"This presents unique challenges for gas developers and land managers because such soils can become even more problematic for plant growth and good drainage following disturbance," Drohan said. "Allegheny Plateau soils have been difficult to manage throughout Pennsylvania's history and have typically been less productive than many agricultural soils elsewhere in the state."
Another factor of concern to the researchers is that 21 percent of pads have been developed on potentially wet soils, where drainage problems around the site could result in the loss of amphibian habitat. This doesn’t necessarily mean that the state is losing wetlands, Drohan notes, because well drillers are required to look for and avoid wetlands before they develop pads.
"However, such places would be what soil scientists consider ‘hydrologically active’ locations,” he adds. “Development in such areas could disrupt local water movement around pad sites and other infrastructure and the recharge to nearby headwater streams, as well as present unique reclamation challenges down the road due to those sites' inherent wetness."
The researchers now are working with government agencies, such as the Pennsylvania Department of Conservation and Natural Resources, and with community groups to improve decisions about where well pads are placed to help minimize the disruption of landscapes and reduce potential erosion and sedimentation.
For example, one aspect of current research is evaluating the success of temporary and permanent restoration of infrastructure. So far, very few Marcellus drilling pads have been reclaimed, but many other types of infrastructure—such as pipelines and water impoundments—have been.
"During reclamation of shale-gas infrastructure, companies are using traditional amendments of fertilizer and lime to get the grass mixes to grow," he said. "We are concerned, however, about altering the inherently acidic and low-fertility soils of the Allegheny Plateau to such a degree that the growth of invasive plant species becomes potentially more favorable than native species."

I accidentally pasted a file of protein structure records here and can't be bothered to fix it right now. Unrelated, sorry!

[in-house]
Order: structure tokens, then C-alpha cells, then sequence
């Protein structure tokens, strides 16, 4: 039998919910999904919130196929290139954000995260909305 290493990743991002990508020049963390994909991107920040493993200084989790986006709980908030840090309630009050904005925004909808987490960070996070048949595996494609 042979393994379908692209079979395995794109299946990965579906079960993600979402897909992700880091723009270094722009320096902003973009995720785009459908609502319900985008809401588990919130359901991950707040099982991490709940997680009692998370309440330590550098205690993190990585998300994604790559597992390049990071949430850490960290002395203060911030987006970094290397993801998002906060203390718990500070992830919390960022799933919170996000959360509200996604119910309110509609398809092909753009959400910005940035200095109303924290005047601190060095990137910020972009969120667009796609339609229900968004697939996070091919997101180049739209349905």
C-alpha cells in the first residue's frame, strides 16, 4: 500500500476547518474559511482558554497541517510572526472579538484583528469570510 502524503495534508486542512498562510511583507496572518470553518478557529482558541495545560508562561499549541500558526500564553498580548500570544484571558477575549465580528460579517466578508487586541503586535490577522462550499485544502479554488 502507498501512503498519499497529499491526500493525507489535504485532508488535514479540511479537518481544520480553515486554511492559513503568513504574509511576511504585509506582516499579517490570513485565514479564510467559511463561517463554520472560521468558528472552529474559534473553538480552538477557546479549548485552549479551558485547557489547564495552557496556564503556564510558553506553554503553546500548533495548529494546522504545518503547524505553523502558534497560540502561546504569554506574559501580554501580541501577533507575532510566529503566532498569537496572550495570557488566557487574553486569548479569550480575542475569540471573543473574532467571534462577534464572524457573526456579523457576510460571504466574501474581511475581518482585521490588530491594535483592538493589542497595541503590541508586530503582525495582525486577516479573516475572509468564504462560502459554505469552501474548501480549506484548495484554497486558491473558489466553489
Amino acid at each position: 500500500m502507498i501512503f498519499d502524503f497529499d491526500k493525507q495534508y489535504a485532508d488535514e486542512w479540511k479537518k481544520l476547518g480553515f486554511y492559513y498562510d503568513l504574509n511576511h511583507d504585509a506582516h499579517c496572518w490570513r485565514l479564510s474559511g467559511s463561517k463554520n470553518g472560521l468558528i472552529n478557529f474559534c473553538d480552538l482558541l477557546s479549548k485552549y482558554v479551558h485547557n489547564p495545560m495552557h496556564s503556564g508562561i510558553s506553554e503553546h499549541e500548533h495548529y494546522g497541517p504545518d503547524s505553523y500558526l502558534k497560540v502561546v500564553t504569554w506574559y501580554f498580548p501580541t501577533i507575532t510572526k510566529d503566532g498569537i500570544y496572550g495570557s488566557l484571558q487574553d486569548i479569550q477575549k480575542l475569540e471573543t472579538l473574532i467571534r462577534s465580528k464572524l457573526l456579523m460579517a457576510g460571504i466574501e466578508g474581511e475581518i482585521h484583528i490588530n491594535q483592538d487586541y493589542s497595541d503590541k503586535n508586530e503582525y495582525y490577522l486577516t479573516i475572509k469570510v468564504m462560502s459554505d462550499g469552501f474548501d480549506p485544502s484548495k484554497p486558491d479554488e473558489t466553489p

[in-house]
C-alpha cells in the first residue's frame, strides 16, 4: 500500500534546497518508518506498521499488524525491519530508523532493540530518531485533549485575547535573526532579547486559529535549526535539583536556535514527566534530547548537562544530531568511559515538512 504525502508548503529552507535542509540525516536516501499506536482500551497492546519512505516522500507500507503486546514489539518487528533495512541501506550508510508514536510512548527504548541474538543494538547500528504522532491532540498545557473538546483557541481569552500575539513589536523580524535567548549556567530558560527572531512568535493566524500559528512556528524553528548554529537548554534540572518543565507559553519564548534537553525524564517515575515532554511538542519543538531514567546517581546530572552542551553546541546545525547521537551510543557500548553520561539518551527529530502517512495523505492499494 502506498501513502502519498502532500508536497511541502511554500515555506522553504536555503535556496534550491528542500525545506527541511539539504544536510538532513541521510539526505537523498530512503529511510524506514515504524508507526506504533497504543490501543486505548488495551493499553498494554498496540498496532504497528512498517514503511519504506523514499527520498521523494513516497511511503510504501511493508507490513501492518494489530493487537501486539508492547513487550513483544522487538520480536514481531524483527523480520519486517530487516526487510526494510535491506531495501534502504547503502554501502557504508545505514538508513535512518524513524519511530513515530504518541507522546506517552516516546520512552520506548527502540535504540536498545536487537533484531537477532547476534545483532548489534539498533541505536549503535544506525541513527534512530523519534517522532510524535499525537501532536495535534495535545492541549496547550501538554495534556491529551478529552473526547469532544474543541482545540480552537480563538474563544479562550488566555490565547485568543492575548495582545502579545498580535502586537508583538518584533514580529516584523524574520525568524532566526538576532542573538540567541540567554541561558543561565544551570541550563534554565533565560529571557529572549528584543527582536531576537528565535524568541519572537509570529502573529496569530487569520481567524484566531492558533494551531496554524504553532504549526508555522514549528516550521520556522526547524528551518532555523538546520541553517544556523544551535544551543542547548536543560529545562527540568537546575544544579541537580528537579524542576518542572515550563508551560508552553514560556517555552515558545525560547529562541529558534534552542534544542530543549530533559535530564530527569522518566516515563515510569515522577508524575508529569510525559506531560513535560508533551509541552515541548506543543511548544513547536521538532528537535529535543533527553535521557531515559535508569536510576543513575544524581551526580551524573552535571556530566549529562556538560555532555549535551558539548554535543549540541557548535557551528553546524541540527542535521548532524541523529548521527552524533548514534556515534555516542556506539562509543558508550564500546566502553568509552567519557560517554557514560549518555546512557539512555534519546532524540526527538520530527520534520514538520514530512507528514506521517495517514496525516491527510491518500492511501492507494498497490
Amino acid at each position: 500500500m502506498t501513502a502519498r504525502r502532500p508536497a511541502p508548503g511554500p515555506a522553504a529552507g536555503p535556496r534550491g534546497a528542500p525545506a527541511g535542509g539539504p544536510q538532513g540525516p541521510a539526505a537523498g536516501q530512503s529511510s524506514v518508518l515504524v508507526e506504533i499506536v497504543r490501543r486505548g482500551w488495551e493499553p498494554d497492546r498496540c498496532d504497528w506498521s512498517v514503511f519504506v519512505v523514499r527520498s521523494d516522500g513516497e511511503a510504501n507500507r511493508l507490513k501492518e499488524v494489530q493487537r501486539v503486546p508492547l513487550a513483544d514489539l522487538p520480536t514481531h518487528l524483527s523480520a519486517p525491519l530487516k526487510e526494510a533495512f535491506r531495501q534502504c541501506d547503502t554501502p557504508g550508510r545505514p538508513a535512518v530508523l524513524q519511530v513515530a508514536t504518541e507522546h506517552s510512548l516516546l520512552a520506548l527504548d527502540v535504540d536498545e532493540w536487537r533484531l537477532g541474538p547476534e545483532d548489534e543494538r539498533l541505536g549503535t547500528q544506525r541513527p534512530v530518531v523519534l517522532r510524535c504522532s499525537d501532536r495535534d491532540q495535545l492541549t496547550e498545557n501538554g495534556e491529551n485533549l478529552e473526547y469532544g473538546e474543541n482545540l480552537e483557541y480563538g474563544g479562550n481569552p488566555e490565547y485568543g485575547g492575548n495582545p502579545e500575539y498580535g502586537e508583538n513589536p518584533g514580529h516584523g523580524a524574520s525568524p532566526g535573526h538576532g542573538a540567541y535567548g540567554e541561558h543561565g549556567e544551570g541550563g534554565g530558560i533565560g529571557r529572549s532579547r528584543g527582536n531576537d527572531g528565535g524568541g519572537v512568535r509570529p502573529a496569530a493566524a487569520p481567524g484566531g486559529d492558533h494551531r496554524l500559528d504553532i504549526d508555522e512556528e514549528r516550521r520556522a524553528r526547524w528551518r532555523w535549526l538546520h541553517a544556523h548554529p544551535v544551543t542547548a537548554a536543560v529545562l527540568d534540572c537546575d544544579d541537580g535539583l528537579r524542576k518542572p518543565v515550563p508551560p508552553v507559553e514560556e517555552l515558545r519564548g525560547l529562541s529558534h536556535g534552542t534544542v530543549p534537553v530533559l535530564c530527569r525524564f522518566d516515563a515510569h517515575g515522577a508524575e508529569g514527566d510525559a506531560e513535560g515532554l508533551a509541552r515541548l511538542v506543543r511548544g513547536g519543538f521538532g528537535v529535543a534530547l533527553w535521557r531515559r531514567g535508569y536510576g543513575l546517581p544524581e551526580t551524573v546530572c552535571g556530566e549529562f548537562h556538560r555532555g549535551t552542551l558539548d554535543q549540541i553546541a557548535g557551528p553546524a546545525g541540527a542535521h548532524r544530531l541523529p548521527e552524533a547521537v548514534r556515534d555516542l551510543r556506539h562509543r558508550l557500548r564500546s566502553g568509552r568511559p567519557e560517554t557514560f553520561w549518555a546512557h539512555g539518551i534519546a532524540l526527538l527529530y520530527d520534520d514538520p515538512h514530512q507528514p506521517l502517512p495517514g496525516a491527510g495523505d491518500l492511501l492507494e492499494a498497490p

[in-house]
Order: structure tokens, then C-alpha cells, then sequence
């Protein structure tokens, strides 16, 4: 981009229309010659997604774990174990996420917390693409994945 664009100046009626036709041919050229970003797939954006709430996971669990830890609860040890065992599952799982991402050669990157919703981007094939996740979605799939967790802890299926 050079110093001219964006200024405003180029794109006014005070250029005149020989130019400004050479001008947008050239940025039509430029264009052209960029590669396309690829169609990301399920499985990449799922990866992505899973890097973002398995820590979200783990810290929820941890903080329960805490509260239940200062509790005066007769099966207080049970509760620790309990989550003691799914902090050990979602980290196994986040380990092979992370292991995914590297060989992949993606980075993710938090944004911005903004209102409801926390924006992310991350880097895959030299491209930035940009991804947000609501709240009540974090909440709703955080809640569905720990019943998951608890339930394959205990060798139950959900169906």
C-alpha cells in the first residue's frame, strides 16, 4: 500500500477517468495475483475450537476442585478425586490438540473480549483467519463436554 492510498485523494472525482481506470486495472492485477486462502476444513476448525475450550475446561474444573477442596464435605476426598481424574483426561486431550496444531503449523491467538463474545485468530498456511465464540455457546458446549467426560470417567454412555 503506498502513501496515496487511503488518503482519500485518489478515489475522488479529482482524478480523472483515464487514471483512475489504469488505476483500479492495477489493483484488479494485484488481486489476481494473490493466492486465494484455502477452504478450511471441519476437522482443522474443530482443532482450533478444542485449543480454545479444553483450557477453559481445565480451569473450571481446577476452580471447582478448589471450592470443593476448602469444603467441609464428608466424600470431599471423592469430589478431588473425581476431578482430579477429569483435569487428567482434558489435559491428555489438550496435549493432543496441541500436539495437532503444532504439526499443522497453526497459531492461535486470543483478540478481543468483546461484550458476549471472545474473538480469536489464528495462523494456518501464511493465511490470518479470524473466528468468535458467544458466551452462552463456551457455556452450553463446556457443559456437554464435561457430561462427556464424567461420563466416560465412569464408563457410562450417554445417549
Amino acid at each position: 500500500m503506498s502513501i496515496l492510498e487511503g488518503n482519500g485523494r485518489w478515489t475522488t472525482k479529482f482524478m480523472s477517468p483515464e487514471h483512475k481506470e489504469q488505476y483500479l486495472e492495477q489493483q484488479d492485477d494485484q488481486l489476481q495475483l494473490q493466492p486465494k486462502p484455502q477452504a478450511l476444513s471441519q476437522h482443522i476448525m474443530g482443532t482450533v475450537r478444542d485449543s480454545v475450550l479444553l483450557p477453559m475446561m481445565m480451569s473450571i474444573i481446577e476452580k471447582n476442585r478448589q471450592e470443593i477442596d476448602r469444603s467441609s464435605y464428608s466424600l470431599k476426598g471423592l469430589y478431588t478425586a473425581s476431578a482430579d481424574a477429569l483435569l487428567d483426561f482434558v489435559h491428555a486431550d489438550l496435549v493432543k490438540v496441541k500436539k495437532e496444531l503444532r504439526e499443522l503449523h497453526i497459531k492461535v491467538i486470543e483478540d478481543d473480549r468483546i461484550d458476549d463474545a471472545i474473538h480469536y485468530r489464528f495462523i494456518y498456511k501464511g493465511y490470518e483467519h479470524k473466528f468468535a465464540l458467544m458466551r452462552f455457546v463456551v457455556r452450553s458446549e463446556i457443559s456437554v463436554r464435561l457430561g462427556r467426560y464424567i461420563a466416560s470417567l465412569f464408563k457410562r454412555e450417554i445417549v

Drohan and colleagues also have begun to focus their attention on ecological disruption caused by shale-gas infrastructure, such as pipelines, that often traverses steep slopes and poorly drained areas.
"[Our ability] to measure the effect of shale-gas development, its extensive landscape footprint and rate of growth would really benefit from better data on pipelines," he says. "For example, there is currently no statewide tracking of the various types of pipelines developed to support the natural-gas industry. Federal supply lines are mapped, and one or two counties have been tracking shale-gas pipelines.
"We now think that pad development is a lesser landscape disruption than the pipelines, and statewide pipeline tracking really would help land managers and researchers better understand their potential effect on ecosystems."
The abstract of this study, funded by the Heinz Endowment, can be viewed at https://www.soils.org/publications/sssaj/articles/76/5/1696.
Based on a news release from Penn State University College of Agricultural Sciences.